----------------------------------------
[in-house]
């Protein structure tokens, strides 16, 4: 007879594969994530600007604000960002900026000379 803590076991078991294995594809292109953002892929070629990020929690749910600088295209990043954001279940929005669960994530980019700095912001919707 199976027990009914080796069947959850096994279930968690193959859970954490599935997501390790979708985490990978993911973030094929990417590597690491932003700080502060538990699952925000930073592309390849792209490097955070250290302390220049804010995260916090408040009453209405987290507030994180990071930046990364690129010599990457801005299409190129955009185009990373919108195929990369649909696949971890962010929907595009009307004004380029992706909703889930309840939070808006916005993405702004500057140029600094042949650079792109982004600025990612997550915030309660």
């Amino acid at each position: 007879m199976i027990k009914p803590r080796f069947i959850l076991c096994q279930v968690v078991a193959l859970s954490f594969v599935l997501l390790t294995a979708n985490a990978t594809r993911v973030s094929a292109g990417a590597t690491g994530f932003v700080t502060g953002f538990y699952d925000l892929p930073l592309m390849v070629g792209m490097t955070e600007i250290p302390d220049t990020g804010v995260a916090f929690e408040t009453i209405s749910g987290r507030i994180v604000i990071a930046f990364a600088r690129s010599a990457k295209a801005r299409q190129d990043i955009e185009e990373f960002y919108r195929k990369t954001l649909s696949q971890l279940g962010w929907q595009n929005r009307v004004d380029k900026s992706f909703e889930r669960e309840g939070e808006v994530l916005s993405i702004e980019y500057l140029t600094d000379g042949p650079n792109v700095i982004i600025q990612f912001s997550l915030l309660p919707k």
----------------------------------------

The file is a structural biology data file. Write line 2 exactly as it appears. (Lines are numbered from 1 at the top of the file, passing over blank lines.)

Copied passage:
């Protein structure tokens, strides 16, 4: 007879594969994530600007604000960002900026000379 803590076991078991294995594809292109953002892929070629990020929690749910600088295209990043954001279940929005669960994530980019700095912001919707 199976027990009914080796069947959850096994279930968690193959859970954490599935997501390790979708985490990978993911973030094929990417590597690491932003700080502060538990699952925000930073592309390849792209490097955070250290302390220049804010995260916090408040009453209405987290507030994180990071930046990364690129010599990457801005299409190129955009185009990373919108195929990369649909696949971890962010929907595009009307004004380029992706909703889930309840939070808006916005993405702004500057140029600094042949650079792109982004600025990612997550915030309660």